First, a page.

``It was only 16 years after the event that I found the courage to deal with loss in my work,'' Pada said. Not as a personal catharsis, but as a means of recovering personal identity and achieving personal transformation. By what other means could she have done this except through the dance, a lifetime pursuit both in India where she had trained, and in Canada where she had worked for 35 years and set up her Sampradaya Dance Academy? The video clip had excellent photography. The moving images as a backdrop for dance movements, and the mimed recreation of personal memory - especially the sequences of girlhood - were powerful, dramatic, and poignant. Interestingly, in the discussions following the lecture-demonstration, viewers said that the use of the Sita myth and her ordeal by fire (to authenticate the experience in artistic terms) was redundant. The work had its own strength as an experience of contemporary times. Pada then informed us that after September 11, this work had acquired newer and wider significance for varied audiences. She also scored in not harping on herself, as she highlighted the work of her peers to give a composite picture of South Asian dance in Canada. Other inputs included dance historian Ashish Khokar's fast forwarded version of the history of choreography in Indian dance. Contemporary dance artiste Astad Deboo talked about his work with hearing impaired children. Dance guru K. J. Sarasa's students demonstrated adavu patterns in the Vazhuvoor bani.

Day One had started with Shanta Dhananjayan's query: could the word choreography be relevant for solo dance, especially as the past had used terms which correspond more to ``composition"? The last day had more visuals to underline the changing concept of solo and group choreography in Bharatanatyam.``Dance is visual language and it must speak.'' Too much conceptualisation prevented the dancer from communicating her own intense feelings, said Malavika Sarukkai. She also discussed her need to make the content more relevant to her own times, but without the literal equations too often drawn in current practice. To do this she sought themes like the story of the childless Thimmakka, a real life village woman of Karnataka who had planted whole avenues of banyan saplings and found satisfaction in nourishing them with motherly care. Or incidents on the ghats of Kasi where twilight increased passion in the lovers, grief in the mother of a dead son, and devotion in the ascetic, to symbolise the riverine flow of time cycles. The nritta was integrated with the content, to balance that objective distance and subjective closeness, held to be the ideal of sadharanikarana.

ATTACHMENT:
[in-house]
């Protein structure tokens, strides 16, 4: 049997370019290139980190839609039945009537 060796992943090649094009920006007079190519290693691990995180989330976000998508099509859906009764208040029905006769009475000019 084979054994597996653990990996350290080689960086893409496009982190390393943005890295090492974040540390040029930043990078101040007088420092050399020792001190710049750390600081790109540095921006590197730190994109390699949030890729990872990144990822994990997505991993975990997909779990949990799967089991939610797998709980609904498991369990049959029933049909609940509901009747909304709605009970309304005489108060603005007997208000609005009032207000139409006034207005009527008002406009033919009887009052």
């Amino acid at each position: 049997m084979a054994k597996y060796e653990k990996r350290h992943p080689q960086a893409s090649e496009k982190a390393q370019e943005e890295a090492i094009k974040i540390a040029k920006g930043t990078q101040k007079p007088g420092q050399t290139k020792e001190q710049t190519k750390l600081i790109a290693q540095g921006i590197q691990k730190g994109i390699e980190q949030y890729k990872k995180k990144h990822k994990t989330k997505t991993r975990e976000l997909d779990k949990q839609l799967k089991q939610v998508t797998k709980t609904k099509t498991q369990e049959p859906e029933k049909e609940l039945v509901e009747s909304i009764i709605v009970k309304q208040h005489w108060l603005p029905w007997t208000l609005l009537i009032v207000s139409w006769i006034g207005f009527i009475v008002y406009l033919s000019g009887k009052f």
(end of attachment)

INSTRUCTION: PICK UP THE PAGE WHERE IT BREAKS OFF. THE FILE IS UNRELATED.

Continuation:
Two tillanas with a difference followed, one which set Mohanam to western orchestration, choreographed by dance guru Adyar K. Lakshman; and another by Oothukadu Venkata Subbier, a recitation of sollukattu and verses, choreographed by young Narendra Kumar, performed and received with riotous high spirits. It had a sense of timing, of drama, and a clear notion of the spatial sequencing of both movement and imagery for maximal impact. The conference ended with an open discussion of what "contemporary'' and ``choreography'' signified to participants and audiences, after the weeklong expositions on the subject. No resolutions here. But the babble of questions and comments demonstrated that the conference had achieved its purpose. It had raised enough issues for more confusions and perplexities, further doubts and speculations -- to be tackled by other seminars on the same subject. GOWRI RAMNARAYAN